Self-Healing Mussel-Inspired Material could have Packaging Application

Researches at UCSB develop material inspired by mussels that’s stretchy, yet strong and self-repairing.

Mussels clinging to solid surface / Image: Getty
Mussels clinging to solid surface / Image: Getty

Mussels cling to solid surfaces with the aid of an adhesive protein and plastic-like fibers that can repair themselves if molecular bonds are broken. A recent article from New Scientific discussed an innovative material that mimics these properties, and it could be used in robot joints, self-healing body armor, or even packaging to protect fragile cargo from accidental dropping.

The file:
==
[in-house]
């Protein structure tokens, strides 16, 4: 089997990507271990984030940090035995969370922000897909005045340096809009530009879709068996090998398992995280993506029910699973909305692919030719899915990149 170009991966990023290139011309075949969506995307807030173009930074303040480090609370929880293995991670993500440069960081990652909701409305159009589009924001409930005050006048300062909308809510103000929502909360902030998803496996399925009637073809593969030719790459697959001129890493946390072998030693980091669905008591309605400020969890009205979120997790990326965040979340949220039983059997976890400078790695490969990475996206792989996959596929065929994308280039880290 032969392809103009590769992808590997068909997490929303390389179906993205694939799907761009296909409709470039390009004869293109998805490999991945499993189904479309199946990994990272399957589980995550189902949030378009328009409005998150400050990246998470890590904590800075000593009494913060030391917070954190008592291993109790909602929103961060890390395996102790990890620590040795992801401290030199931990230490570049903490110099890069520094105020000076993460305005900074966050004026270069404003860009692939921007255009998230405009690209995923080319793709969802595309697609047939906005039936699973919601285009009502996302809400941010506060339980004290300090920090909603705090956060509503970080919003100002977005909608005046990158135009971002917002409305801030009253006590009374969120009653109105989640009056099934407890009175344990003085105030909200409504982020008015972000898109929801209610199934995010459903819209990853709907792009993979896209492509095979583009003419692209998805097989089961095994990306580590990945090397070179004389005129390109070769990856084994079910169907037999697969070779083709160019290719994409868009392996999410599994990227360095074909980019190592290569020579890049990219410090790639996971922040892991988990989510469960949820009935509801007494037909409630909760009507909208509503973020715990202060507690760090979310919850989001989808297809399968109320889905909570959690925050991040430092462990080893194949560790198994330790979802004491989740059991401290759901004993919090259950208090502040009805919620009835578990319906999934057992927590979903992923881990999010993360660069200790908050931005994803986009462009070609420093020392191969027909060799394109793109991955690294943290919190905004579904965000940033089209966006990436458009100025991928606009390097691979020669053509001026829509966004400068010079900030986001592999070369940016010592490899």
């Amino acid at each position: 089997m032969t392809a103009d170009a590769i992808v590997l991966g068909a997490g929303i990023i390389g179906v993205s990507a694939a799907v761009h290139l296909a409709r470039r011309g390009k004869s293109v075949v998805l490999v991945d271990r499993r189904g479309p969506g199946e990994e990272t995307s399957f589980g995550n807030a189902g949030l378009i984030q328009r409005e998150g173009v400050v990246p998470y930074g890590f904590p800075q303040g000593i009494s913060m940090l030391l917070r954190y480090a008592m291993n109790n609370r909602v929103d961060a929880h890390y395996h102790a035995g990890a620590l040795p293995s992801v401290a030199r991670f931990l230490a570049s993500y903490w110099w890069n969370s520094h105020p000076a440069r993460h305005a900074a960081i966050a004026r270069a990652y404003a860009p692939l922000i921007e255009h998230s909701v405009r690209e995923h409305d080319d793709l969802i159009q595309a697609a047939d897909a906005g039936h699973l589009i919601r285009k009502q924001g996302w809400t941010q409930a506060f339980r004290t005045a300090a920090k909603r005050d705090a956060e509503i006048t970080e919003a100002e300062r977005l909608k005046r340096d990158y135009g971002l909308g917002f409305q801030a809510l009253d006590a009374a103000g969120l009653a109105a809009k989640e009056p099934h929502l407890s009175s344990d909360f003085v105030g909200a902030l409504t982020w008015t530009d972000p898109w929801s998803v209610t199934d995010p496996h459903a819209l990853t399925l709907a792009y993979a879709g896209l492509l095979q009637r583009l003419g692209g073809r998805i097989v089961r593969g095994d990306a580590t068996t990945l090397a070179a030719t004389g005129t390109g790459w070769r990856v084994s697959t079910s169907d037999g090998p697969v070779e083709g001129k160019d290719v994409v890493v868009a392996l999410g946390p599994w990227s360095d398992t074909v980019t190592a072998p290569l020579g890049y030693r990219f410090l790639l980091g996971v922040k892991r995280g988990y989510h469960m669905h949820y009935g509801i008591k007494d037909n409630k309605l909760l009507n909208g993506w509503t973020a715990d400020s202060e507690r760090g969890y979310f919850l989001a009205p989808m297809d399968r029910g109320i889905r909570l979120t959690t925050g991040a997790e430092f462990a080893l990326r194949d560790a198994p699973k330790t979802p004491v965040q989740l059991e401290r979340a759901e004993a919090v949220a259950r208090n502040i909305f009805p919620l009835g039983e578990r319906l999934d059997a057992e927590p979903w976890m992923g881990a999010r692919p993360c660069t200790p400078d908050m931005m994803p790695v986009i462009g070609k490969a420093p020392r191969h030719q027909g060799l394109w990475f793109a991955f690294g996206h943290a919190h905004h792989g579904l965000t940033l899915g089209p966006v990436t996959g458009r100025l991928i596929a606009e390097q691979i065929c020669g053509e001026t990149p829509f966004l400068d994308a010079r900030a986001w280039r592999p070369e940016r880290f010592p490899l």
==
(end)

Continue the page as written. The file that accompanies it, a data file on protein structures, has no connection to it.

Researchers at UCSB developed the material in which molecular bonds between iron and an organic compound called catechol allow for it to be stretchy, but difficult to break. When something hits or stretches the material, the iron-catechol bonds break to absorb the energy, but the overall structure remains intact. It’s similar to how the foam in a bike helmet crushes to prevent the rider’s skull from fracturing. There’s usually a tradeoff between stretchiness of a material and strength, but these “sacrificial bonds” make both possible.

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